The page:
“Other than that, the transition getting from Australian Football to here is a little bit difficult. I thought it was going to be easy: Just go out and put the pads on. But it’s a whole new thing with a helmet on and all these pads that I’m not used to wearing, people coming for you at different angles and having to stay inside the [punt protection] shield rather than being able to move yourself.”

That’s where Nathan Chapman comes in.

A former Australian Rules Football player who had a cup of coffee punting with the Green Bay Packers, Chapman founded an academy -- ProKick Australia -- to assist other Aussies as they attempt to transform into American-style punters.

Initially Chapman’s goal was to help his countrymen find jobs in professional football. However, he soon realized that teaching punting skills to younger players would not only allow them to pursue educations at U.S. universities, but that there were more plentiful opportunities at colleges (compared to landing a job with one of 32 NFL teams) where the players would have additional time to develop their talents.

“Why not get the kids who really can kick to college, give them their four years of education, get their degree, and then they can progress up to the NFL if they’re good enough?” Chapman asked.

It’s a valid point, and the philosophy seems to be working well for his pupils. Chapman estimates that 45 to 50 punters have already advanced through his program to play at some level of college or professional football in North America.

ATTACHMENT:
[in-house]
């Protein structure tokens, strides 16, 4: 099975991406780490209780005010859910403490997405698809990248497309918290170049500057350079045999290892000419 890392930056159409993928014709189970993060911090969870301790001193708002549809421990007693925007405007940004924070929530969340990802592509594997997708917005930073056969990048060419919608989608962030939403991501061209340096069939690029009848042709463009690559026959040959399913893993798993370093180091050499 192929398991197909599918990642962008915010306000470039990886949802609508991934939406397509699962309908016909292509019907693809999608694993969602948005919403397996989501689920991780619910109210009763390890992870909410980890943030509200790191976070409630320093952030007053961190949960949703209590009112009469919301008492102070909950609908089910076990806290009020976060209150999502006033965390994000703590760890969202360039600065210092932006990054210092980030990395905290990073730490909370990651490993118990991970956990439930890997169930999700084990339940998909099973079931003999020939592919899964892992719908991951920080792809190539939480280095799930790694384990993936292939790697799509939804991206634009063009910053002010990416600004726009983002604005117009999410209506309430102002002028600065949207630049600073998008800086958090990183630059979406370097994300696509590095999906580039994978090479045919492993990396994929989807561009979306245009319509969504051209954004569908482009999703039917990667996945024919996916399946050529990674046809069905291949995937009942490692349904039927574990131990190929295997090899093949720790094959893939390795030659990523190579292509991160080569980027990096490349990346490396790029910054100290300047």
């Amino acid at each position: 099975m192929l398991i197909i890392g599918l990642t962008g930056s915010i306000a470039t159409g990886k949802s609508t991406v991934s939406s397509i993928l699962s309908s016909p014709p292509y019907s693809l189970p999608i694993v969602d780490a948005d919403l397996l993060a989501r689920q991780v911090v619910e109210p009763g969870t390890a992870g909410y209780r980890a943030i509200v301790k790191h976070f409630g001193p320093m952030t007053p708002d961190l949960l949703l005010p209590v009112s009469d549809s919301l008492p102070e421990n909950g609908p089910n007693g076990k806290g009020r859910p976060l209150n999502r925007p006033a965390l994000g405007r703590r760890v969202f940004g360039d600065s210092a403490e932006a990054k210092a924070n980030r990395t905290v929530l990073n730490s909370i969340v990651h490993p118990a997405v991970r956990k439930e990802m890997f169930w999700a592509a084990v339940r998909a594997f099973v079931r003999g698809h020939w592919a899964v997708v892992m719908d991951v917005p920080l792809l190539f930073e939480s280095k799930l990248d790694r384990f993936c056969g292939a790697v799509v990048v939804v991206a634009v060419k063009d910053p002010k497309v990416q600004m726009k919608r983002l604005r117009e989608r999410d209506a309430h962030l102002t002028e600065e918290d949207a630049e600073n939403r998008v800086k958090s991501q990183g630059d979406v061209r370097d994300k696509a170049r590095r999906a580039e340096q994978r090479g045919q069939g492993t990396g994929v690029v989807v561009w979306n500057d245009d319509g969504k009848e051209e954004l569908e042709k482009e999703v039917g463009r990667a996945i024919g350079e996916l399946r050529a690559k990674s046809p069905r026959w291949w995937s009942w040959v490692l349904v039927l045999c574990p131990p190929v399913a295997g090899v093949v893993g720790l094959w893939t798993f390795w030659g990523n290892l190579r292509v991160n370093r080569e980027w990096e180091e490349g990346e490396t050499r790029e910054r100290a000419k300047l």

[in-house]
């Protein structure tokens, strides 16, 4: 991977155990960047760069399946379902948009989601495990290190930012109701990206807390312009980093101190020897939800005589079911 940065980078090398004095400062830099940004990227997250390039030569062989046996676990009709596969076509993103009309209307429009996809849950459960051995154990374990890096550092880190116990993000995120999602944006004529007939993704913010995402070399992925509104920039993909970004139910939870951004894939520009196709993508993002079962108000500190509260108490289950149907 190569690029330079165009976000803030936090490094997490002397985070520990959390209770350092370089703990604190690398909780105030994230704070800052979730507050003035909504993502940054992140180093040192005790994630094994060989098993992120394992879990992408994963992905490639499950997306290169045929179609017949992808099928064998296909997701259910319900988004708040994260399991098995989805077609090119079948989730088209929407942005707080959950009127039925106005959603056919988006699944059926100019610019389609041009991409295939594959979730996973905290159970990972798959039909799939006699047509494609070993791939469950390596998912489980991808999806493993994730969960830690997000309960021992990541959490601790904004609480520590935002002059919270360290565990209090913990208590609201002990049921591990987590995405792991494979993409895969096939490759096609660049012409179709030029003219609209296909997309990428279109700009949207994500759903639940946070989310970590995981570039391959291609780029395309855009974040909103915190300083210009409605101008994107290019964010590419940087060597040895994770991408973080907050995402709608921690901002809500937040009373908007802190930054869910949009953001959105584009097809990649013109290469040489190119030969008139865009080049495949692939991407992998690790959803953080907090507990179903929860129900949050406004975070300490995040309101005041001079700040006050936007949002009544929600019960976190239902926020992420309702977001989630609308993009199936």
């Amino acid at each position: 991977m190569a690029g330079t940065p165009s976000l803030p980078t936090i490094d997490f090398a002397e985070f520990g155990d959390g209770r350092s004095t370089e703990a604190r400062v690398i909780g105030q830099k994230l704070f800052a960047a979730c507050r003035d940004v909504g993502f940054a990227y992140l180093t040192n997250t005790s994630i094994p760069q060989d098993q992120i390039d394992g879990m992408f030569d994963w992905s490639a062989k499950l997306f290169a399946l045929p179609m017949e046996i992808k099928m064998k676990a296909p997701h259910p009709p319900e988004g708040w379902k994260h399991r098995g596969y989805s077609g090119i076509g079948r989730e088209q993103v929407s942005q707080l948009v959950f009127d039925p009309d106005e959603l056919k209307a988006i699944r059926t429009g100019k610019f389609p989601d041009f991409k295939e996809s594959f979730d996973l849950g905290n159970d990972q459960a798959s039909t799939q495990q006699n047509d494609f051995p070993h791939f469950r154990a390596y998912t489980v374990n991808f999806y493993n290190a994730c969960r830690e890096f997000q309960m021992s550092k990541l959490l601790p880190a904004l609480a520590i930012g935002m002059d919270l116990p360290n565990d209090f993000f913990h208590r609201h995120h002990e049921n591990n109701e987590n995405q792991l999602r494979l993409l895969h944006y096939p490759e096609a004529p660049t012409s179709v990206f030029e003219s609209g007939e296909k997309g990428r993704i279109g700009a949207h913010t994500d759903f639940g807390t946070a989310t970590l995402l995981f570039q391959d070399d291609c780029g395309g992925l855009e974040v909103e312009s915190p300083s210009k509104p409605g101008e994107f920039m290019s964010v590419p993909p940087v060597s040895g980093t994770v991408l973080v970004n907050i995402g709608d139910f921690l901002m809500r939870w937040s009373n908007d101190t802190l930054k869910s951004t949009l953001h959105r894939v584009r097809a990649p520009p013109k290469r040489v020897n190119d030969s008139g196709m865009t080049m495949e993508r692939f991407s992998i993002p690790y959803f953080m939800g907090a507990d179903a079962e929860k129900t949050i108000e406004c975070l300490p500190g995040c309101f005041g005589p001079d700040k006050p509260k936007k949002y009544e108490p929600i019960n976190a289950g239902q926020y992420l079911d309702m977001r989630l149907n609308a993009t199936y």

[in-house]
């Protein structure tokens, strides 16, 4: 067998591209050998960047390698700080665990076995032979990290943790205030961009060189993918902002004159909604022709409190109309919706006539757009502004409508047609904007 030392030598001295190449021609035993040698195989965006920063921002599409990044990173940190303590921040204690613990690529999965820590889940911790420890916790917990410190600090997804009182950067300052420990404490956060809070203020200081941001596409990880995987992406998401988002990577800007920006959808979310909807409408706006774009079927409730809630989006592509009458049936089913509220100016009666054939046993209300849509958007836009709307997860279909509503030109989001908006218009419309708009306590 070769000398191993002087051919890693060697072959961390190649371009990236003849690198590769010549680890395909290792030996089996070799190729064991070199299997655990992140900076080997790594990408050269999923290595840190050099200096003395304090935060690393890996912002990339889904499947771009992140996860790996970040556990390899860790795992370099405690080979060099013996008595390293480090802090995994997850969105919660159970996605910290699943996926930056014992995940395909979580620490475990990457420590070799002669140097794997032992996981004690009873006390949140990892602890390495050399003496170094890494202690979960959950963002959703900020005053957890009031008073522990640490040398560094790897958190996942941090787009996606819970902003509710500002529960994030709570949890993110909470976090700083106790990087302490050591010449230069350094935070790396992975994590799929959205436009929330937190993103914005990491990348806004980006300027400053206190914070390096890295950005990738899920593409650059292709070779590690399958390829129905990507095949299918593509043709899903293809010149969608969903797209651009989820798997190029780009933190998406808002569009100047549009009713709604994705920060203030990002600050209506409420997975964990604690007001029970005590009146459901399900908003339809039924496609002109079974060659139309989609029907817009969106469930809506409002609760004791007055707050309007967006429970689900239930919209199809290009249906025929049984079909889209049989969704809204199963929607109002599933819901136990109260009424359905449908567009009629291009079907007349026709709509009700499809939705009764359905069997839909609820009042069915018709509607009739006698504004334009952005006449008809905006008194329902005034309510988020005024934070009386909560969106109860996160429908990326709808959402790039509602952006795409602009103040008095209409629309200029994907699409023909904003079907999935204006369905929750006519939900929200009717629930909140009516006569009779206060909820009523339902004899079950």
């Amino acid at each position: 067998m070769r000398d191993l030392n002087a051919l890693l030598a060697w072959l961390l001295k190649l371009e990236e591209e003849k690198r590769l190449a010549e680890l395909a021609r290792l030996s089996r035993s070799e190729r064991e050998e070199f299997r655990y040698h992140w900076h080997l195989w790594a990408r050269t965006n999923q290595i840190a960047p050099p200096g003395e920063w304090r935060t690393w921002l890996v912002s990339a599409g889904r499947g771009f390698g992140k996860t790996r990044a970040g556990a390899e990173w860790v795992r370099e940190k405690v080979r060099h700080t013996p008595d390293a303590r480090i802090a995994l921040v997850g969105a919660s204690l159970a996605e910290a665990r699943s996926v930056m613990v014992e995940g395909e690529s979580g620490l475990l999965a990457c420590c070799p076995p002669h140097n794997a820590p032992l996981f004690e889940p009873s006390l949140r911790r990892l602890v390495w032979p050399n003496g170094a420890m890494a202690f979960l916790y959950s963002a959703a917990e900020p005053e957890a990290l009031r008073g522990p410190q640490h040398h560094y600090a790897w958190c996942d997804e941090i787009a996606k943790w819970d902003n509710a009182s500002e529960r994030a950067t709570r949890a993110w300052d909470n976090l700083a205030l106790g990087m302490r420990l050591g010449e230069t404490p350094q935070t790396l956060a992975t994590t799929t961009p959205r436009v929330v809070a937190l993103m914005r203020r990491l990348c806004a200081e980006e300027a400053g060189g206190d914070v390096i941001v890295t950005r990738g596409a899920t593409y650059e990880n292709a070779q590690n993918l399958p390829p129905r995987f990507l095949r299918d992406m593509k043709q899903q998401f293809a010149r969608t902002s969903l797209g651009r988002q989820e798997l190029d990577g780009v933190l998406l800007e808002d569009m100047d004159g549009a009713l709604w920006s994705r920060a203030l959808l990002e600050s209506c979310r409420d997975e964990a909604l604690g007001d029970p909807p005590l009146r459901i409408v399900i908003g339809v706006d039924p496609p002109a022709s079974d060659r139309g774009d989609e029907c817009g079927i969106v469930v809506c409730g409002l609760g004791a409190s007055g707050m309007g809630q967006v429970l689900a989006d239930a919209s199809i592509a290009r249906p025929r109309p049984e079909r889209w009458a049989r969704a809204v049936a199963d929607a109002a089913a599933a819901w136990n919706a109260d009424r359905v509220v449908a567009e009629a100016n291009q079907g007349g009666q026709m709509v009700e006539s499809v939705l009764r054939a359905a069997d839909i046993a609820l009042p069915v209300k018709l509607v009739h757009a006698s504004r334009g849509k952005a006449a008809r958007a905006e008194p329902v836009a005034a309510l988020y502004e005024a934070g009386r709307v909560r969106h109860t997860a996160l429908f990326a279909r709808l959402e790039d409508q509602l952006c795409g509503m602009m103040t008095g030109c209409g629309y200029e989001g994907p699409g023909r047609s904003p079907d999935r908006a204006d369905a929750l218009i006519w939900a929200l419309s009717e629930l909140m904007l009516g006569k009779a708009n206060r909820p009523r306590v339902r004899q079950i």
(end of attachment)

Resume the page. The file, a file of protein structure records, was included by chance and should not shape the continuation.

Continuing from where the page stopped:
We’re not talking about low-level programs here, either. Joining Hackett and Keehn among the active alums of Chapman’s ProKick Australia program are starting punters at Ole Miss (Will Gleeson) and Wake Forest (Alexander Kinal), as well as much of the Big Ten (Ohio State’s Cameron Johnston, Michigan’s Blake O’Neill, Penn State’s Daniel Pasquariello and Rutgers’ Tim Gleeson). And that’s just among the players at FBS-level programs.

Maybe that’s not enough to call it a full-blown Aussie takeover, but it’s a substantial improvement from the early days of Chapman’s program, when he posted prospects’ videos on YouTube and begged coaches to consider them for scholarships.

“It was really hard in the early days to get coaches to get on board, but now we get coaches who are deciding if they want to come out here, coaches who are ringing up saying, ‘Who have you got?’ So it’s sort of changed a bit, however a scholarship is still really hard to tie down,” Chapman said.

“But the coaches are certainly more aware, and coaches move around a lot, so they could be with a school and then they go to another one and they say, ‘We need a punter,’ and they put their hand up and say, ‘Well, I know a guy who’s been sending them across from Australia’ and they give the details.”

It obviously helps that the number of productive Australian punters is growing, and that an American observer once told Chapman that Hackett’s unusual punting methods made him “the first guy since Ray Guy to change the game of punting to such a degree.”

Perhaps the Aussie influence will someday permanently change the punt game in the same way that European, soccer-style place-kickers did in the NFL several decades back, when they pushed old-time, straight-ahead kickers into extinction.

Regardless of whether the recent influx of Aussie punters is just a temporary fad or only the start of something bigger, Miles has already seen enough to have made up his mind.

“I can tell you this: It is a trend here,” Miles said. “It’s a trend at LSU.”